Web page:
It was a vote so rare that senators were instructed to sit at their desks, an action reserved only for historic moments on the Senate floor.
The Senate voted 68 to 32 Thursday to pass the Border Security, Economic, Opportunity, and Immigration Modernization Act, one of the most dramatic immigration overhauls to pass the Senate in decades.
The legislation will put 11 million immigrants who entered the country illegally on a path to citizenship, boost border security and set up a system to keep American business owners from hiring illegal immigrants.
As senators filed into their seats, not only the magnitude of immigration reform, but the spirit of bipartisanship hung over the chamber as the original architects of the bill, the "gang of eight" reflected on the legislative battles that lie behind them.
"We cussed one another, we cheered one another and we wrote this bill together," Sen. Dick Durbin, D-Ill., said on the floor before the vote.
The bill attracted 14 Republicans, a key step to boosting the bill's momentum before it goes to the GOP-controlled House where the odds for bipartisan immigration reform remain slim.
House Speaker John Boehner doubled down Thursday on his promise that he will not bring any legislation to the floor that cannot garner a majority of the Republican caucus, even a compromised agreement that may be forged between the House and the Senate in conference committee.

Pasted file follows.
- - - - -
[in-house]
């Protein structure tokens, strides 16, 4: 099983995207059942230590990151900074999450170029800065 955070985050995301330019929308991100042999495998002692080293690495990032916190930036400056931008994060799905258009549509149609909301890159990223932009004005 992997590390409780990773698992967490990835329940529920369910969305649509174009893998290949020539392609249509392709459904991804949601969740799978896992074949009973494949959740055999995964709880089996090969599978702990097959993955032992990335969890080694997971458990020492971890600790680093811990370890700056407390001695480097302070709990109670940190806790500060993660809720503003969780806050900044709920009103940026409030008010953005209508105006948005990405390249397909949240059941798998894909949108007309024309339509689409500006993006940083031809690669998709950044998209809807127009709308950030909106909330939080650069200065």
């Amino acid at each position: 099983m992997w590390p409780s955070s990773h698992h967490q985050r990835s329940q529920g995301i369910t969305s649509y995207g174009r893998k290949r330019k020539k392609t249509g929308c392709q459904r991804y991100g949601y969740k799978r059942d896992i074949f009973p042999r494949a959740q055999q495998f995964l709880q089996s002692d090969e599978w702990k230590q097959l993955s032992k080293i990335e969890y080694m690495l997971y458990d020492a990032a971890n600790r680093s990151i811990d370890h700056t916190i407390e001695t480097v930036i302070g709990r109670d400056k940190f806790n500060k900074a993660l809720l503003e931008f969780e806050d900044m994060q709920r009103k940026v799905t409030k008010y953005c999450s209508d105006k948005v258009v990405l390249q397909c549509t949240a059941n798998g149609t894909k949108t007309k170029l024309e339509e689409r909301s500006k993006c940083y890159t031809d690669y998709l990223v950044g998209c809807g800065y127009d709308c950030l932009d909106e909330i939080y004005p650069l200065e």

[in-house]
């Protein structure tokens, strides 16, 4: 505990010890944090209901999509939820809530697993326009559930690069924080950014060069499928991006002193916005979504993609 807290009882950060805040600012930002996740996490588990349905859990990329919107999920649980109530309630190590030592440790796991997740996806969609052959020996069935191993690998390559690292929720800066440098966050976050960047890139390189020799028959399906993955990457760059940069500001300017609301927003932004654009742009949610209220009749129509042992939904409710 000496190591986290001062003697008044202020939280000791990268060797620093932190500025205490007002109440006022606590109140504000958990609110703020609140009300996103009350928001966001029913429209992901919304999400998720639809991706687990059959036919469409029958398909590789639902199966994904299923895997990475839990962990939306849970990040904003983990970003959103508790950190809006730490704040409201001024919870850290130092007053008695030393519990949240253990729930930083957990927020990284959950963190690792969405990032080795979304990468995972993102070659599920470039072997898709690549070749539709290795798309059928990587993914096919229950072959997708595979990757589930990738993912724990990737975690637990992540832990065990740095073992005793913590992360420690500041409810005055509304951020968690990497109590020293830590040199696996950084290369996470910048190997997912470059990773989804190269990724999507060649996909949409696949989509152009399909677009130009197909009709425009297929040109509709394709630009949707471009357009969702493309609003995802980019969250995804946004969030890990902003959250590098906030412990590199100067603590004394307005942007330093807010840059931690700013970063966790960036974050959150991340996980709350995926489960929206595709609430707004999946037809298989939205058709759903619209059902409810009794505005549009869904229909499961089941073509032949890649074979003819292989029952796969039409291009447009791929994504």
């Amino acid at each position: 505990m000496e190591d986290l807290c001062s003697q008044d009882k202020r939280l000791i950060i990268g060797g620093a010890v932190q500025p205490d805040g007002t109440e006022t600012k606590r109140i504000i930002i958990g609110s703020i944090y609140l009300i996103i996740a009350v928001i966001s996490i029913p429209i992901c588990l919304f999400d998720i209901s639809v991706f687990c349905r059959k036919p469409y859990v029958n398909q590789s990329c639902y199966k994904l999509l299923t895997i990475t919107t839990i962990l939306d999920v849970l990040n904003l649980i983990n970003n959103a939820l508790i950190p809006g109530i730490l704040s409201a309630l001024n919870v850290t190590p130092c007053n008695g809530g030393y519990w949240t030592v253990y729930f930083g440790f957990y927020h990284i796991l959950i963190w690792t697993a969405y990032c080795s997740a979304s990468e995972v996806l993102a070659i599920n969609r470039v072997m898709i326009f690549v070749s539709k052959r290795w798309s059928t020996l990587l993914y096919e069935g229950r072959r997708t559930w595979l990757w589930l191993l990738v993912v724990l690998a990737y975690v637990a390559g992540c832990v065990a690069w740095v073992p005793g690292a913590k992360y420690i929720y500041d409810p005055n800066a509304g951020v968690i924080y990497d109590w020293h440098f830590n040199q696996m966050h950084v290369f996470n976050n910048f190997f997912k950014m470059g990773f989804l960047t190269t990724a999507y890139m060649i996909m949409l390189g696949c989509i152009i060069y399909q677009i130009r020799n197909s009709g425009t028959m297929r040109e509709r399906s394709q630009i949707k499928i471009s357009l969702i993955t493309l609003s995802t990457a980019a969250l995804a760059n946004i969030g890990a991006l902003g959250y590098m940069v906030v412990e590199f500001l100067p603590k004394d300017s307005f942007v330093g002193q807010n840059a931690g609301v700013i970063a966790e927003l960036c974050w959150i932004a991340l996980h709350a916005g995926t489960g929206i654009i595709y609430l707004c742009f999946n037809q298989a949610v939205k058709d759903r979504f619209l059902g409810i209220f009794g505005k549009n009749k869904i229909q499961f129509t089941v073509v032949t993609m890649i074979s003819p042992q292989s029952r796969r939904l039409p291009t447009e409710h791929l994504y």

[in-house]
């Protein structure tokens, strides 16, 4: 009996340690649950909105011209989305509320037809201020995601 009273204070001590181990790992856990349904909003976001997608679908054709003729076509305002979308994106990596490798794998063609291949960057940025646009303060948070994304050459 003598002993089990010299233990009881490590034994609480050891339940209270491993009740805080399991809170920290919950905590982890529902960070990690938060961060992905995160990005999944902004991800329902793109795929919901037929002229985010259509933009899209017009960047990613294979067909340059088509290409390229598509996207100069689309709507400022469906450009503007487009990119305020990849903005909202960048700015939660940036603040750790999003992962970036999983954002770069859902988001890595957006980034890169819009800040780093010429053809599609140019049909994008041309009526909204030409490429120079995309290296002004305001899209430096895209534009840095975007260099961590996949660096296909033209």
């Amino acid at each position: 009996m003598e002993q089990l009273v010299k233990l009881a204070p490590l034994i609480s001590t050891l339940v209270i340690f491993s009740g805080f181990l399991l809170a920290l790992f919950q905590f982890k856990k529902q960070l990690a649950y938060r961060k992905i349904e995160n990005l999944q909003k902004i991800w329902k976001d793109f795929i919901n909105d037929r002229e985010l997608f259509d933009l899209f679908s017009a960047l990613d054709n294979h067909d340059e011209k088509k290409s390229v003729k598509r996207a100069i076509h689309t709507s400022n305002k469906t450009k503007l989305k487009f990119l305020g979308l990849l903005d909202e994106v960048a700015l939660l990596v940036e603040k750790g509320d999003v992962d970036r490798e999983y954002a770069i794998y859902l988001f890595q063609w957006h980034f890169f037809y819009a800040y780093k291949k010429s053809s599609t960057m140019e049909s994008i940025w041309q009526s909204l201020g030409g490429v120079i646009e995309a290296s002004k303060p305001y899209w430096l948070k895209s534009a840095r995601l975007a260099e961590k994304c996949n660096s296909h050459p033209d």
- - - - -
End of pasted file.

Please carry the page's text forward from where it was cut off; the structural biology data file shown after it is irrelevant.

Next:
"For any legislation, including the conference report, to pass the House it's going to have to be a bill that has the support of the majority of our members," Boehner said.
One of the reasons the legislation was able to garner so much Republican backing Thursday was that from the beginning, the gang of eight brought together some of Washington's oddest policy bedfellows.
The Chamber of Commerce and unions like the AFL-CIO came together to negotiate the future flow of low-skilled workers, the American Farm Bureau and the American Farm Workers Union agreed on a program to reform the number of farm workers brought to the country and the Catholic church and evangelicals came together to prod the process along.
But the legislation does not come without political costs to some.
Sen. Lindsey Graham, R-S.C., recognized that his key role in the debate may cost him his 2014 re-election back home.
"As for my politics. I am doing great among Hispanics in South Carolina. The bad news is that there are not very many who vote in a Republican primary," Graham joked. "But I have never been more proud to be a senator as I have been today. This is a day I have been hoping and waiting for."
Sen. Marco Rubio, R-Fla., a potential 2016 presidential contender, has had to cautiously walk the tightrope between his support for the bipartisan bill and close relationship with the tea party. Many who once saw Rubio as a solid conservative choice have accused him of abandoning his conservative principles.
For Republicans who voted against the bill like Sen. Jeff Sessions, R-Ala., Sen. John Cornyn, R-Texas, and Sen. Chuck Grassley, R-Iowa, the bill represented a deja vu of a 1986 reform effort that sought to secure the border, but failed.
"The bill won't insure that a future Congress isn't back here dealing with the very same problem," Grassley said. "We need a bill that ensures results."